Fresh research may help explain why regular exercise can improve brain power, say Cambridge scientists.
The report, which was published in the Proceedings of the National Academy of Sciences, found mice which exercised performed better on memory tests.
These mice also grew more new cells in a part of the brain linked to memory than those which did not exercise.
The authors believe the new brain cells were behind the improvement in cognitive performance.
The aim of the study, which was carried out by scientists from the Department of Experimental Psychology at the University of Cambridge and researchers at the National Institute on Aging in Baltimore, was to find out why exercise might improve brain function.
Previous research had suggested that exercise helps mental performance in both people and animals. Studies had also shown that exercise increases the number of new brain cells in rodents.
The new finding in this study is that mice which exercise are better able to distinguish between memories of similar things. The authors believe this is explained by the additional brain cells generated by exercise.
The study was conducted on two groups of mice over a period of 105 days. The mice were trained to touch a box on a computer screen to get food pellets.
One group were then allowed unlimited access to an exercise wheel. They ran over 20km (12 miles) a day on average. The control group were not able to exercise.
Both groups were then repeatedly shown two boxes on a screen, one of which provided a treat when it was touched.
The mice learned which box released the treat, and then the boxes were moved around. First the boxes were moved close together, which made it harder for the mice to remember which one to touch to get the food.
The exercising mice did better on this task than the non-exercising mice.
The task was then made easier by placing the boxes further apart so that they seemed more distinct. This time there was no difference in the performance of the exercising and non-exercising mice.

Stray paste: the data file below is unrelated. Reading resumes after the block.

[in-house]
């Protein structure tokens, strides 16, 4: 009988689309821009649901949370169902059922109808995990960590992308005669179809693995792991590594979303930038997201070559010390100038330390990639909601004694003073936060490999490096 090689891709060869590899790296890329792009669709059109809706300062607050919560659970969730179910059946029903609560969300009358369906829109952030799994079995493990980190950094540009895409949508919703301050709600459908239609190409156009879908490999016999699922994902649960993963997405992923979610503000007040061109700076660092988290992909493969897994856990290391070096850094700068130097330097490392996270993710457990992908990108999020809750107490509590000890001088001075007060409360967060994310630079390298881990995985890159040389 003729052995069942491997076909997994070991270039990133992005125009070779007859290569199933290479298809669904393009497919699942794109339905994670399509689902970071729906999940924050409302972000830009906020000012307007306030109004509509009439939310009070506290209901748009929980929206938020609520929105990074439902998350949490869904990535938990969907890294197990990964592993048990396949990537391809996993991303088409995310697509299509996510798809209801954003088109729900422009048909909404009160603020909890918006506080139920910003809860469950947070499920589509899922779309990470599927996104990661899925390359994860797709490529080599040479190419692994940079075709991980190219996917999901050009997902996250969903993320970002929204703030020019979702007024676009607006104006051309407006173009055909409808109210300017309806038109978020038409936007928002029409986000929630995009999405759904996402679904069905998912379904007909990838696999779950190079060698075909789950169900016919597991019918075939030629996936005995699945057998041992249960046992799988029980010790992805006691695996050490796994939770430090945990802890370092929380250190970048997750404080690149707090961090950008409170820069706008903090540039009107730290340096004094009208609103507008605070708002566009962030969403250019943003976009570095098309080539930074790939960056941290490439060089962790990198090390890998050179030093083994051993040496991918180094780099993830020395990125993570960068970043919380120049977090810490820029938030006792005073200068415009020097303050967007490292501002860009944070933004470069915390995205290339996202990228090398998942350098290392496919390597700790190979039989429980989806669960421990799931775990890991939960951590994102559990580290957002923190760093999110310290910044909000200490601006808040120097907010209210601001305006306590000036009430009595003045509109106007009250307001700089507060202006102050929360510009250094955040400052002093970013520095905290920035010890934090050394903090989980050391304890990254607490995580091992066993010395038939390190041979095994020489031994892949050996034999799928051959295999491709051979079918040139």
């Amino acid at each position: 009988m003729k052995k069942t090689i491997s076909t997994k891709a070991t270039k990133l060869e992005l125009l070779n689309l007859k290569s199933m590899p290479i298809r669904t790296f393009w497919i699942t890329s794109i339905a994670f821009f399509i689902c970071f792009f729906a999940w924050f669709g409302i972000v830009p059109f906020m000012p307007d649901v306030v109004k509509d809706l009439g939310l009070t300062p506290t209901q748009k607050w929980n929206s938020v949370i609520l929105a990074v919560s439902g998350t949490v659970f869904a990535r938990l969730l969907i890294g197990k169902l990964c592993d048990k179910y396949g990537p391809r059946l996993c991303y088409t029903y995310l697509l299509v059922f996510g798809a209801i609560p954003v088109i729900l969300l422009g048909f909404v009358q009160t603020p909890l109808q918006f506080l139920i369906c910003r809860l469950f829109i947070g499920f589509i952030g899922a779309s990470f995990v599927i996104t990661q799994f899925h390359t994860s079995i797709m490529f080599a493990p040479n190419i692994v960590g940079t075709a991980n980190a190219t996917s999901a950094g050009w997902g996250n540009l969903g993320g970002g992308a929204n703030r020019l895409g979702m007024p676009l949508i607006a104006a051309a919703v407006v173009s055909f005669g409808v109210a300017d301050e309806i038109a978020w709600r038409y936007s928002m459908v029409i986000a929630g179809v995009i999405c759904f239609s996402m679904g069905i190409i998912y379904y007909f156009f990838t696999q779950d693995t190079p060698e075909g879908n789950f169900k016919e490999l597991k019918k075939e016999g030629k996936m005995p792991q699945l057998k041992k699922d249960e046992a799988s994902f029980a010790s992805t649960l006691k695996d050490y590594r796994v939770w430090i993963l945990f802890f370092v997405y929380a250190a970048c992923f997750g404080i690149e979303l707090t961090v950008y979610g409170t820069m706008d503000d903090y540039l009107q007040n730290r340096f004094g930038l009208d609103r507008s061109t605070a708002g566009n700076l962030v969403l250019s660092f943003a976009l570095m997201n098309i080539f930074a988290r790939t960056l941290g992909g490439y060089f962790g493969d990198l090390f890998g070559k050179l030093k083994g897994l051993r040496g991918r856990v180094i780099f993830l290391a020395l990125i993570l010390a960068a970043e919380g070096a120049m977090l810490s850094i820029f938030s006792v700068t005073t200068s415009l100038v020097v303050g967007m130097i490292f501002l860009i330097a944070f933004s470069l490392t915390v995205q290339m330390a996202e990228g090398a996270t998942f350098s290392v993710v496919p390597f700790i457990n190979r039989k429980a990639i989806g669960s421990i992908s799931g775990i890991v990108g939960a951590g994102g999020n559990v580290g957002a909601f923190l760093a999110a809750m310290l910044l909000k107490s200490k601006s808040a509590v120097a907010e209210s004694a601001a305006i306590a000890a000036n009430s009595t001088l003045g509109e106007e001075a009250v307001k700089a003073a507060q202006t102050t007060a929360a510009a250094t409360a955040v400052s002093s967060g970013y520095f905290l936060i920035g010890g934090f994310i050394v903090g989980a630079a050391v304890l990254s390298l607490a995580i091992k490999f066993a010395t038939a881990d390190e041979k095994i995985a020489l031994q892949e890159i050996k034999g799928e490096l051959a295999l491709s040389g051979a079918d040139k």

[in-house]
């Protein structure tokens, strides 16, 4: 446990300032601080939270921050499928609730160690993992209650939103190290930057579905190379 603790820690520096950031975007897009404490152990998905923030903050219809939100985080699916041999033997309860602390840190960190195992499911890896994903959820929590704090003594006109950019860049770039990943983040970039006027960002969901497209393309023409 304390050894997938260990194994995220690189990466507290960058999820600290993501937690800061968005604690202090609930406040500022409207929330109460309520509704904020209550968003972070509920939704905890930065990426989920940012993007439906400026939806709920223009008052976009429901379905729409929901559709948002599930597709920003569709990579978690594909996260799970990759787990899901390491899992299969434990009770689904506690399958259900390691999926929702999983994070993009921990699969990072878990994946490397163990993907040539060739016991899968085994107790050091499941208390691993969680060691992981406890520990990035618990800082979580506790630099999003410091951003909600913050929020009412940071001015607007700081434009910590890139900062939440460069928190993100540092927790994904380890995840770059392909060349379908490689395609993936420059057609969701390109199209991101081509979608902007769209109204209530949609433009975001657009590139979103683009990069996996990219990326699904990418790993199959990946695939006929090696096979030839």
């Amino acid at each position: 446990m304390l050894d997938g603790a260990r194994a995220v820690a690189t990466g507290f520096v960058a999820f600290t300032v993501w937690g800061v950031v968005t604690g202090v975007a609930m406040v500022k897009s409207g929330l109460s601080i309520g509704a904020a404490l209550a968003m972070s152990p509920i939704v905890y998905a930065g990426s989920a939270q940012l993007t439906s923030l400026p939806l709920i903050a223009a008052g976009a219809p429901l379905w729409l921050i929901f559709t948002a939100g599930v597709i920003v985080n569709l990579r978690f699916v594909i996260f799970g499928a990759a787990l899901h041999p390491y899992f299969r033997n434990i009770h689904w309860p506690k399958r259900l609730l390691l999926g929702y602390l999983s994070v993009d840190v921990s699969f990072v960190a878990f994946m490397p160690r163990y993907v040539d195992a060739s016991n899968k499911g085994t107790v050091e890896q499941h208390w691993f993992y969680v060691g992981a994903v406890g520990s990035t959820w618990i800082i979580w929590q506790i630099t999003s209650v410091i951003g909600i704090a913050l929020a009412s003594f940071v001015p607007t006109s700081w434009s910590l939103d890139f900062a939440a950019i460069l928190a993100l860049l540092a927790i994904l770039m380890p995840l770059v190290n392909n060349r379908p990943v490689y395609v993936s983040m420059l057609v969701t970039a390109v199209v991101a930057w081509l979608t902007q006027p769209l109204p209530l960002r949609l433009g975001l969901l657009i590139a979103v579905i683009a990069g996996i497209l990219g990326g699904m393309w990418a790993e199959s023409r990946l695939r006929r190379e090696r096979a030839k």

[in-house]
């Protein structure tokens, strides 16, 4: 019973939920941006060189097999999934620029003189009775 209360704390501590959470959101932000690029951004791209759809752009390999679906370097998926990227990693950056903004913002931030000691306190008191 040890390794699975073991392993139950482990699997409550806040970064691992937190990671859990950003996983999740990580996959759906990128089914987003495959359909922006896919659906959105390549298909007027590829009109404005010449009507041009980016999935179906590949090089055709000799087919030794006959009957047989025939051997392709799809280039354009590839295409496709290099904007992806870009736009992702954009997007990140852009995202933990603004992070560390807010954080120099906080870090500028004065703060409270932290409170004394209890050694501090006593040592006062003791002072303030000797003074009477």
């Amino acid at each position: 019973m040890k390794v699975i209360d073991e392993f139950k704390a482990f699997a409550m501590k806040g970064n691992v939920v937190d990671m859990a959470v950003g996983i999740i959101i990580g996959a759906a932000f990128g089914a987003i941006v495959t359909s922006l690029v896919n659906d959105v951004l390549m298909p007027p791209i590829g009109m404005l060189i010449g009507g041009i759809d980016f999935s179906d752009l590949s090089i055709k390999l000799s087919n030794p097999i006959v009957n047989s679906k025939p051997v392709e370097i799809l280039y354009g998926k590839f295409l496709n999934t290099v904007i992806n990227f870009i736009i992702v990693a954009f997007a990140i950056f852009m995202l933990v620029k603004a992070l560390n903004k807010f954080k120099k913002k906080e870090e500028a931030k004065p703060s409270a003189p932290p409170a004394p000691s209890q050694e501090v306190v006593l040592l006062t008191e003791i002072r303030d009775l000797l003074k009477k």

"Keeping similar memories distinct is an important part of having a good memory" says the senior author of the study, Timothy Bussey from Cambridge University.
"It is this aspect of memory that is improved by exercise, our study shows.
"The human equivalent might be remembering which car parking space you have used on two different days in the previous week. It becomes difficult to distinguish memories when events are similar."
By the end of the experiment, the animals which exercised had more than twice as many new brain cells as those that did not.
These cells were in the hippocampus, an area of the brain which is important in memory and learning.
The Cambridge team believes the results of their study may well extrapolate to humans, a view shared by another researcher who studies the impact of exercise on memory.
Stan Colcombe, from Bangor University, said: "Their data strongly suggest that new neurons created after exercise can play a role in improving cognitive function, which likely has direct implications for human research into the effects of exercise on neurocognition."
He described the research as "a very elegant experiment" which "made a valuable contribution in understanding the effects of exercise on brain health and function".